Fourth, the court accepted the plaintiffs’ evidence that they would have to conceal their higher salary from their new co-workers which could result in a hostile working environment. It would be reasonable for the plaintiffs to anticipate that earning a salary higher than their superiors would be uncomfortable under the circumstances.
Fifth, the Buyer’s employment offer included less generous benefits and salary. The Seller offered a one-time lump sum top up payment for reduced benefits, but would not reveal the amount until the plaintiffs accepted the employment offer. The Buyer also would not guarantee salary after 18 months. Collectively these factors made the proposed offer not comparable to the existing employment.
For all these reasons, the court held that the Seller had not satisfied its burden of showing the plaintiffs acted unreasonably in not accepting the Buyers’ offer of employment. As a result, the court awarded each of the plaintiffs damages in the amount of 26 months salary.
Thoughts to Take Away
Dealing with employees in the context of selling a business must be handled carefully to meet all the legal requirements placed on an employer. Some comfort may be obtained by the buyer agreeing to assume the employment obligations, but the seller must carefully consider the consequences of employees who do not accept employment with the buyer and who may make a claim against the seller in the future. Transferred employees who are later terminated by the buyer for any reason may still be able to lay claim against the seller for alleged damages resulting from a breach of the employment law. The burden rests on the employer to carefully consider its employees when exiting its business through a sale. Both the substance of employment offers and the procedure for making such offers should be thoroughly set out in the purchase agreement, or the seller may be unknowingly retaining liability for any legal non-compliance.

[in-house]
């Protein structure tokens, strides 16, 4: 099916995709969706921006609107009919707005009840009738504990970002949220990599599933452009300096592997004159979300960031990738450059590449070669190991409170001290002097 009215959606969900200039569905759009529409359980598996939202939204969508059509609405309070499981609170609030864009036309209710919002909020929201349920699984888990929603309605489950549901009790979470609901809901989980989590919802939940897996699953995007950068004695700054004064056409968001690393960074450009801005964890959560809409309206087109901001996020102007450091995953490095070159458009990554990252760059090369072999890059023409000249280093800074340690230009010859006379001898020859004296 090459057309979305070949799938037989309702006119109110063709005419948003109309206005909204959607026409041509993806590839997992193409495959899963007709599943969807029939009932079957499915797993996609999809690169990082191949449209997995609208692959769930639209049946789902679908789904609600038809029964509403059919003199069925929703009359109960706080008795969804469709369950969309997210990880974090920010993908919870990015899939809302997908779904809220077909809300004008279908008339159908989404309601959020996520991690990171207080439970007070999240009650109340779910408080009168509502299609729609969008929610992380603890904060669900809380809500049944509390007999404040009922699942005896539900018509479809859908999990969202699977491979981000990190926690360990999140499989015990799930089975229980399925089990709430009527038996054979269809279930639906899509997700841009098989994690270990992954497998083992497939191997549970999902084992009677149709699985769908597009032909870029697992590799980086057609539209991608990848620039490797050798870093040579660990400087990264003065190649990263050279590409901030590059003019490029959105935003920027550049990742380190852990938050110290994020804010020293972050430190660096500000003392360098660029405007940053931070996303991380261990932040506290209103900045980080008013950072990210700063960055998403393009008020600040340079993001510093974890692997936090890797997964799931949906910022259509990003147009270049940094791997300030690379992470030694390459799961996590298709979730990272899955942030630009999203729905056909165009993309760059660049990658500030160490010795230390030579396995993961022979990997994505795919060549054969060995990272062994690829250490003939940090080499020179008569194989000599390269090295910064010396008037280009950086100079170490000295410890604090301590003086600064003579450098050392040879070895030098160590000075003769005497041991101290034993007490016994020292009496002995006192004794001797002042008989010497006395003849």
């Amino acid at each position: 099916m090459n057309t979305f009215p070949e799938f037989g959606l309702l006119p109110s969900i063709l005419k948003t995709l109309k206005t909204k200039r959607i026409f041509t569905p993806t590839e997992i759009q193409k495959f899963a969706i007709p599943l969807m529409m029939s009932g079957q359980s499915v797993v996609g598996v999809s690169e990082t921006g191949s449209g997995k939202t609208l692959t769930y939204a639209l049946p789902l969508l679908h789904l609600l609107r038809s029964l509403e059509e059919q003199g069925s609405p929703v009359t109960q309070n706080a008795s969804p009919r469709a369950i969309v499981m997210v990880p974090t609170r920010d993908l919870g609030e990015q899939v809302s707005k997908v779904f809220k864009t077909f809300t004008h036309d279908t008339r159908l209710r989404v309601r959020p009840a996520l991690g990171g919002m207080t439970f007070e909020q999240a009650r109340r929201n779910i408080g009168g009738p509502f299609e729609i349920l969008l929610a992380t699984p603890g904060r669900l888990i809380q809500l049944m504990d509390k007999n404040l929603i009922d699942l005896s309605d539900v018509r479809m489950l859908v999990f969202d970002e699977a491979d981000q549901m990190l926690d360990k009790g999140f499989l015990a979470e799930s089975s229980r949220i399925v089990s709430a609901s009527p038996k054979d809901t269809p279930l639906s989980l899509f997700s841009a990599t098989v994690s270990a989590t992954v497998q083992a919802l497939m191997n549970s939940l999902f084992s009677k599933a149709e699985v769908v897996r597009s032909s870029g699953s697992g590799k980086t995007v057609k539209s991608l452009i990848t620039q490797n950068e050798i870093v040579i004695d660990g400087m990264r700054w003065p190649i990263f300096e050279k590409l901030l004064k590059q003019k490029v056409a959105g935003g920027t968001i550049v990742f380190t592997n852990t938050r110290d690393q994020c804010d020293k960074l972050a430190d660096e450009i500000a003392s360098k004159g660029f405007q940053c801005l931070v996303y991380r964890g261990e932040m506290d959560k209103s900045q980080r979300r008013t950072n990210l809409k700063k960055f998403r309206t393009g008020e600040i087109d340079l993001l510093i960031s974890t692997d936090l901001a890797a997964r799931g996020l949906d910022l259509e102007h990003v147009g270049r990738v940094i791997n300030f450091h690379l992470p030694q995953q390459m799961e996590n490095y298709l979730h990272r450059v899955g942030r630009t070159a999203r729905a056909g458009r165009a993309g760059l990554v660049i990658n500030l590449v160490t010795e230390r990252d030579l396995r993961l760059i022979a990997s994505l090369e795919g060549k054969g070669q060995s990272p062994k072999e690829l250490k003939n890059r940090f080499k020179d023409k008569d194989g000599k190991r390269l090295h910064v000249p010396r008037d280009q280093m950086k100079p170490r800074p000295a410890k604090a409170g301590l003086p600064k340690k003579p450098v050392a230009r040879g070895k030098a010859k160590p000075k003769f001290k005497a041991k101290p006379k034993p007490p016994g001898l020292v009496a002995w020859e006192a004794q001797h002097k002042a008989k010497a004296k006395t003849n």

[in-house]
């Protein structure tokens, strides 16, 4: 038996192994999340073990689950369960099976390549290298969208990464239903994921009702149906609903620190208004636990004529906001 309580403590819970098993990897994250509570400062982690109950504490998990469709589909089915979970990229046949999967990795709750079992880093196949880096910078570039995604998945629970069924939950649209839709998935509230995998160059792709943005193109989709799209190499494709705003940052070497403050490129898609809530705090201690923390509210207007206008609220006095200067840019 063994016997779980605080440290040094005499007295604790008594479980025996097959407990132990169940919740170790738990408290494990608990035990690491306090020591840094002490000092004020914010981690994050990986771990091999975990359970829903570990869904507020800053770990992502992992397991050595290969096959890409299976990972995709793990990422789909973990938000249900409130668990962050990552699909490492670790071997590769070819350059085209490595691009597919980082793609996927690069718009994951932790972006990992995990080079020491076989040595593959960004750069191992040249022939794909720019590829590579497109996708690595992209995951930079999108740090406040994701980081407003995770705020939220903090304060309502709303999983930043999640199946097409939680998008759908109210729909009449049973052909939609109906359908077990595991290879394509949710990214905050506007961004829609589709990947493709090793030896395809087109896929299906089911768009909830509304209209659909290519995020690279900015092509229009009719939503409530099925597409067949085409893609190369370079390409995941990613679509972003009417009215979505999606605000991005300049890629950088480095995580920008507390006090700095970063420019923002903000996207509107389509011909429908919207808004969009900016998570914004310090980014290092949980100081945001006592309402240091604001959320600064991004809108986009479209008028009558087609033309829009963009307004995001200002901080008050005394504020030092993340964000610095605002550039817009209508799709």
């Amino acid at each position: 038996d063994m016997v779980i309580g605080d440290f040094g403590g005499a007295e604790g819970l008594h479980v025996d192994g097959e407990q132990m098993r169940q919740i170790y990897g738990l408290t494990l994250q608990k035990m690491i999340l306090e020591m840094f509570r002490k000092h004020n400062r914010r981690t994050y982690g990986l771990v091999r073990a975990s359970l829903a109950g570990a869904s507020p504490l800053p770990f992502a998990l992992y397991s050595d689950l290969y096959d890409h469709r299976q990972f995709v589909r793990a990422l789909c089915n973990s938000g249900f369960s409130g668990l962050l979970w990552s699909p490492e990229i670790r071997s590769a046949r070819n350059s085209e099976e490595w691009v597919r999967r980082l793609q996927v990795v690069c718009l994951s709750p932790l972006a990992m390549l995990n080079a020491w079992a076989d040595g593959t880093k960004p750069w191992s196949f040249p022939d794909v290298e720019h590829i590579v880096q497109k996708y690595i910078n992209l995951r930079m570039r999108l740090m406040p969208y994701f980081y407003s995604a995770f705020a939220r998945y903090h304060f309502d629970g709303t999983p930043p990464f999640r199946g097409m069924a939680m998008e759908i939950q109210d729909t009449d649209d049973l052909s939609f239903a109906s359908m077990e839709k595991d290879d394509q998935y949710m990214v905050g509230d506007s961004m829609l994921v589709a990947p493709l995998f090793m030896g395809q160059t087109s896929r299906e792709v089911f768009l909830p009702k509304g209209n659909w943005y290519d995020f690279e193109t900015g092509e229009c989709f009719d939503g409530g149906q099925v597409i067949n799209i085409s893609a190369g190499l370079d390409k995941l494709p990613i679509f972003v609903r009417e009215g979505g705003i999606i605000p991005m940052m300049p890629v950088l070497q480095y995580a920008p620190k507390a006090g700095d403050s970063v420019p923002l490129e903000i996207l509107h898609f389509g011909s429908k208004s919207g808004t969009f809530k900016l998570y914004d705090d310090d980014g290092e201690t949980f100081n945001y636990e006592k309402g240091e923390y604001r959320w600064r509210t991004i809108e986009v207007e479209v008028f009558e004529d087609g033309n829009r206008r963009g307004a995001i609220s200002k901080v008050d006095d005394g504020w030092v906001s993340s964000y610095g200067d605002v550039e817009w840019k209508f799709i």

To avoid wrongful termination claims when selling its business, the employer must put thought, effort and planning on how to properly sever the ties that bind!
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About The Battlefront
This article contains general information only. The Battlefront is a brief canvasing of the topic presented and should not be relied upon as professional advice in making any personal or business decisions. Always consult with a licenced legal professional before making any decisions regarding your own personal or business needs. The author takes no responsibility to update any of the information presented in this article. All rights reserved. © Loopstra Nixon LLP 2017